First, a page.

So, you’re officially a graphic designer. You’ve made it past the interview process and just got your offer letter or call. This is a super exciting time. All that hard work in school and working on your portfolio has paid off. They could see by those fake book covers you created in class that took you an entire semester that you have an amazing amount of creativity and tenacity to contribute to the team. But, what will you be working on and what will your first few months at your new exciting job look like?
You probably have a lot of expectations of what it will be like working as a graphic designer. Perhaps you’ll have your own office with your name in big letters on the door. Maybe you’ve seen the roll portrayed in movies or television and fantasize a little about the awesome creative things you’ll be working on. It’s also easy to see the pay range of graphic designers in your area and feel like you will be hitting that upper end of the scale in no time at all. The reality is a little different than what you may be expecting and shouldn’t discourage you from pursuing a career as a designer.
One of the realities that can be frustrating in your first design position is that your opinions and design abilities may not appear to be valued by the team or leadership. Your employer has a responsibility to make the client happy and may not be willing to risk their satisfaction while you cut your teeth on your first projects. The types of projects that you’ll be receiving in this first period may seem like grunt work, but it’s a great time to prove yourself and learn a lot about the process. You’ll be given small projects as tests. Take them very seriously and put your best effort forward.
Some assignments you’ll receive in this period may be taking care of corrections and revisions. This is a great time to learn the structure of the filing system of your organization. It’s important to know where files are kept on the server such as stock photography, fonts, archives and support files for each client. Take advantage of this opportunity to learn how your organization tracks time or projects. They may have a very sophisticated job ticketing system in place to log instructions and keep track of where a specific project is in the pipeline. You may feel unappreciated because you feel like your talents and ideas are going to waste but the projects you’re given in this time are still a valuable part of making the client happy, which should be the ultimate goal of everyone in the company.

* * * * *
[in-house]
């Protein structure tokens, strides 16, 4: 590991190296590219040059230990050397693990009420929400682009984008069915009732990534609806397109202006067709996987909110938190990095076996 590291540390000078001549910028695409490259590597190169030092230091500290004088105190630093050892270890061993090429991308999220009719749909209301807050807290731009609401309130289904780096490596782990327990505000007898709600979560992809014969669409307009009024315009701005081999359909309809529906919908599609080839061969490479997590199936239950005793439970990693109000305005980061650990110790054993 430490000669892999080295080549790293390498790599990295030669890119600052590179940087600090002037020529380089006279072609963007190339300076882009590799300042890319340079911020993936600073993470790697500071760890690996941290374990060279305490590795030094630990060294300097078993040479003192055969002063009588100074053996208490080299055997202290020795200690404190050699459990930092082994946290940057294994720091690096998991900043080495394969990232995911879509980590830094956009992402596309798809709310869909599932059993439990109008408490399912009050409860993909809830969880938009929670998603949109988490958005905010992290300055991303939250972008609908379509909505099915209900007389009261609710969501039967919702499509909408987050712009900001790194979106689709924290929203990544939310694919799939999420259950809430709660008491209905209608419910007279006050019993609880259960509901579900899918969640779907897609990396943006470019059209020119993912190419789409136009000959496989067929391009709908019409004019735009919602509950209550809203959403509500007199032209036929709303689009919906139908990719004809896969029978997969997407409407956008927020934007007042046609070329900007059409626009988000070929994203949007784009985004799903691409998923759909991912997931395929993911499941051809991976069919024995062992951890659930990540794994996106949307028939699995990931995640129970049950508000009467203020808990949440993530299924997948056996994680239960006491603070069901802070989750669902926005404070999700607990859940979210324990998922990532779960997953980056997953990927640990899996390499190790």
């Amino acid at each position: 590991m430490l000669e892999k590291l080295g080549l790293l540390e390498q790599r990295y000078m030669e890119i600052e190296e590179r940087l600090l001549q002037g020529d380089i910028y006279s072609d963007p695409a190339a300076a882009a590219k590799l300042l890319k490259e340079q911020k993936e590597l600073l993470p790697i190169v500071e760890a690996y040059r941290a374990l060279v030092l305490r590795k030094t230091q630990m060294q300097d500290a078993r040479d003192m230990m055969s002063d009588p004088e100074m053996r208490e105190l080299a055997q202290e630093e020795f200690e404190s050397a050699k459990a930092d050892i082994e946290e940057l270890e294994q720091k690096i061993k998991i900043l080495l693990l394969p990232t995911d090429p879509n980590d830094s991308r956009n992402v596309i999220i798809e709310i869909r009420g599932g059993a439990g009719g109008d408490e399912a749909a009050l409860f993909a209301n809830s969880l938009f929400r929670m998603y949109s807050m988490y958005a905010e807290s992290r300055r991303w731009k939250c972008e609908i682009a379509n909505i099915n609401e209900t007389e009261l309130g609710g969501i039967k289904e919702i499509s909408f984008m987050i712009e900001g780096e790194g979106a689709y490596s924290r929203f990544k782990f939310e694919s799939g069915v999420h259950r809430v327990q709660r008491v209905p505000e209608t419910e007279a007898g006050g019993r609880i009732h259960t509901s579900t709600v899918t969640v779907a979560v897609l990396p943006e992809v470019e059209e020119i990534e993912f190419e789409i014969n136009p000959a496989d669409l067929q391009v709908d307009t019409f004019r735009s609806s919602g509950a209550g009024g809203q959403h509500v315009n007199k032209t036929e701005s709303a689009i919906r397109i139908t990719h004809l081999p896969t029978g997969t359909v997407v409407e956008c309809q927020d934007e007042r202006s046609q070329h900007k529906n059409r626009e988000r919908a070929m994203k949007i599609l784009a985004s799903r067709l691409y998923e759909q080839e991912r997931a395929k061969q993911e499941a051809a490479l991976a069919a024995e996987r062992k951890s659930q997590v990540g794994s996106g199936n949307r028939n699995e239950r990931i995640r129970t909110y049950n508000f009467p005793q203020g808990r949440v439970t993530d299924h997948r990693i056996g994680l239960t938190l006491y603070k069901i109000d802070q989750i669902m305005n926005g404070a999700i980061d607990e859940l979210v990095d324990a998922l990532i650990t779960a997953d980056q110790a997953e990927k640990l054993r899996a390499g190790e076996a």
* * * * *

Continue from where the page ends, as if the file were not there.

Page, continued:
“Stay positive!” (It’s not just a tagline in a poster)
It’s really important to stay positive and focus on the prize. It’s not likely that you’ll be given opportunities to prove yourself if you have a bad attitude. When you do get to contribute in creative discussions, don’t hold back. You’re fresh and full of great ideas. That’s why you were hired. You have passion and creativity. But also try and remember that the quickest way to bring the process to a halt is to criticize someone else’s ideas. Be positive by encouraging your teammates and they will encourage you and your ideas in return. Some of the best ideas come from building off of others and collaborating to come up with a great solution.
Over time, you’ll have more opportunities to create and work on what you feel like are important projects. Be intentional and really think about the process you went through in coming up with these creative solutions. Share with your creative director or supervisor the ideas that you had when you designed these elements and why you chose them. This creative process is very important to relay to the client. If a client or your boss asks why you chose a certain color, typeface or treatment, the worst answer you can give is that you don’t know or that it just looked cool. This brings us to another important topic that you may not be aware of as part of your new job as a graphic designer. You are now a salesman.
You are your own best advocate
Depending on how your team is structured, it’s very likely that you will have to sell or fight for your designs. This is why it’s so important to be intentional and deliberate when designing. If you can’t back up why your design is the way it is, then why would someone else want it or respect it? Don’t be afraid to voice your opinion. Be confident and know that even if your ideas are rejected, that you worked hard and created something great.
Nothing is permanent
If you’ve put in your time and still feel like it’s not going to be a good fit, remember that you’re creating great portfolio pieces that are like gold when seeking your next design gig. The most important take away from this first job is experience. You are being paid to learn everything you can about being a designer and the industry. Learn all you can from your team and leadership and don’t forget to have fun. You’ve made it this far and it will only get better from here.